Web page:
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Japan income funds: Which is better – Baillie Gifford or Jupiter?

15 August 2022

Jupiter Japan Income and Baillie Gifford Japanese Income Growth are similar in terms of performance and AUM, but which strategy convinces experts the most?

By Matteo Anelli,

Reporter, Trustnet

Jupiter Japan Income and Baillie Gifford Japanese Income Growth are two of the favourite options for those seeking exposure to Japanese dividend payers, but there are some key differences between them that investors need to be aware of.

Japanese equity has often been considered by UK-based investors to be a niche and driven by thematic interests such as robotics or Abenomics, but there are a number of reasons to consider the country.

Hawksmoor senior fund manager Daniel Lockyer said: “Japan is worth having exposure to, as we see more and more corporate activity going on and a lot of cheap companies that are likely to pick up with higher dividends, more buybacks, consolidation and M&A activity.”

The country is opening up towards shareholders and becoming more keen to pay out excess cash on the balance sheets, creating more opportunities for income investors. But which funds should they be looking at?

Jupiter Japan Income and Baillie Gifford Japanese Income Growth are quite closely matched funds despite fairly different portfolios. The former has 50% of its weightings allocated to technology and consumer products; the latter has a more differentiated approach.

Through different strategies, they both have outperformed their IA Japan peers and the Topix index over the long term. On a five-year horizon, Jupiter Japan Income returned 34.7% and the Baillie Gifford fund made 22.8%, against 18.2% and 15.7% of the sector and index, as shown below.

Trustnet asked three experts which of the two funds finds place in their portfolios, and why.

Performance of funds vs sector and index over 5 yrs
Source: FE Analytics

Andrew Merricks, manager of 8AM Focussed fund, highlighted Baillie Gifford’s “strength in depth across their Japanese equity team, albeit following the group’s growth style bias”, which has struggled more recently.

“But the fund has performed perfectly OK and with over £700m in assets it certainly has its supporters,” he added.

However, Merricks is partial to concentrated investments and preferred the more focussed Jupiter’s fund, with its 38 stocks rather than the 58 of its Baillie Gifford peer.

“Jupiter Japan Income is more concentrated in the consumer discretionary, financials and industrials sectors, which may have contributed to the Jupiter fund’s 5% outperformance of its rival between August and December 2021.”

To the argument that concentration accentuates manager risk, Merricks replied: “That is what one should be investing in an actively managed fund for.

“The fund also appears to offer more consistency and seems to edge performance over most timescales.”

But UK investors shouldn’t be misled by the title ‘income’, he warned.

“By Japanese ‘income’, we are talking around 2%, which might be a tad underwhelming for a traditional UK investor,” he said.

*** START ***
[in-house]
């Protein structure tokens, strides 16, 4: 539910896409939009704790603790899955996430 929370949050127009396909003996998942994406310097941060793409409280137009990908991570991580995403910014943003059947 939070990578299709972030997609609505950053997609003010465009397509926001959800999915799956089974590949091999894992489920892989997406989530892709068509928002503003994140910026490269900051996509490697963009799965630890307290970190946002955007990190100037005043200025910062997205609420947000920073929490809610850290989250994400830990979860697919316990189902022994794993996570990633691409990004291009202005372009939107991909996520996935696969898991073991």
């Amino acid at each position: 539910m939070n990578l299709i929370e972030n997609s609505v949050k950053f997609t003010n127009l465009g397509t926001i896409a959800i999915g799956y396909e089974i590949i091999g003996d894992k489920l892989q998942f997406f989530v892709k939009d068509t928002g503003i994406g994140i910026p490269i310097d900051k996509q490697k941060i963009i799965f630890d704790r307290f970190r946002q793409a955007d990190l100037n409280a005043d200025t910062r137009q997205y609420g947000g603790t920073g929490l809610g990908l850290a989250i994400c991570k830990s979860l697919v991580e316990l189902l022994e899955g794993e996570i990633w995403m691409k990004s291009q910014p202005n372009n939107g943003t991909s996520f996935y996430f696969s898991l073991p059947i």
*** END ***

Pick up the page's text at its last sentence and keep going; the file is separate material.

“Baillie Gifford has other Japanese funds, so they needed to differentiate. But with Jupiter, the name choice is slightly more puzzling, as they doesn’t have any other Japan funds to compete with.”

Kelly Prior, investment manager in the multi-manager team at Columbia Threadneedle Investments, also thought that Baillie Gifford’s is a total return strategy and not pure income, backed by the belief that the most sustainable way to invest from an income perspective is through a growth in earnings which are paid back as dividends in certain companies cases.

“Baillie Gifford put more emphasis on cash flow generation businesses. To this end, any significant shifts in sector exposure will be driven by a shift in long-term conviction on this basis, rather than trading short-term price moves,” she said.

“Jupiter Japan, in comparison, are more sensitive to valuation but are similarly driven by earnings growth, ultimately leading to better income. On balance the Jupiter fund arguably offers a purer approach if you had just one fund in this space, and is likely to be more responsive to shorter term gyrations in the market. It also has fund size on its side, having a much smaller pool of assets to be run alongside.”

Finally, Hawksmoor’s Lockyer, who has owned both, ­now only owns Jupiter Japan Income.

“We sold Bailey Gifford about two years ago, mainly because the two funds do something very similar,” he said.

“Jupiter, however, takes a more balanced perspective and is not as focused on high-growth companies. Back then it was decided that we wanted to reduce our overall exposure to growth. And the Jupiter income fund also has a higher yield.

“If we had to choose between the two of them, we would choose to be Jupiter Japan. But if we were allowed to have a broader brief, the small companies area is particularly attractive in Japan. In this space, we would recommend M&G Japan Smaller Companies.”

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Data provided by FE fundinfo. Care has been taken to ensure that the information is correct, but FE fundinfo neither warrants, represents nor guarantees the contents of information, nor does it accept any responsibility for errors, inaccuracies, omissions or any inconsistencies herein. Past performance does not predict future performance, it should not be the main or sole reason for making an investment decision. The value of investments and any income from them can fall as well as rise.